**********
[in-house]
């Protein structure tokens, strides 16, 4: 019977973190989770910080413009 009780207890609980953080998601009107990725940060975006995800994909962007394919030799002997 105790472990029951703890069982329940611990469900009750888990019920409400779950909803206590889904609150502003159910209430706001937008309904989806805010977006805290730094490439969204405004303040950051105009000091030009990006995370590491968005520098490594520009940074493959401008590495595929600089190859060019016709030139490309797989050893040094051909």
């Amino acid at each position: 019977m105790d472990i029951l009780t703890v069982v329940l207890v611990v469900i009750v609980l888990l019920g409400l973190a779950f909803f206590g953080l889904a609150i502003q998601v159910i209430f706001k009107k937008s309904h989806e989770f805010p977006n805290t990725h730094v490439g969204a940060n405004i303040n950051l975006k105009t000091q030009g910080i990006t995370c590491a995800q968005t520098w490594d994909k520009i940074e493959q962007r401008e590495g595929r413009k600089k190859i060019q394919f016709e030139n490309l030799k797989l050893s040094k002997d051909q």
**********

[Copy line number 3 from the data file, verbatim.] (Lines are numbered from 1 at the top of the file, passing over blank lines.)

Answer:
């Amino acid at each position: 019977m105790d472990i029951l009780t703890v069982v329940l207890v611990v469900i009750v609980l888990l019920g409400l973190a779950f909803f206590g953080l889904a609150i502003q998601v159910i209430f706001k009107k937008s309904h989806e989770f805010p977006n805290t990725h730094v490439g969204a940060n405004i303040n950051l975006k105009t000091q030009g910080i990006t995370c590491a995800q968005t520098w490594d994909k520009i940074e493959q962007r401008e590495g595929r413009k600089k190859i060019q394919f016709e030139n490309l030799k797989l050893s040094k002997d051909q």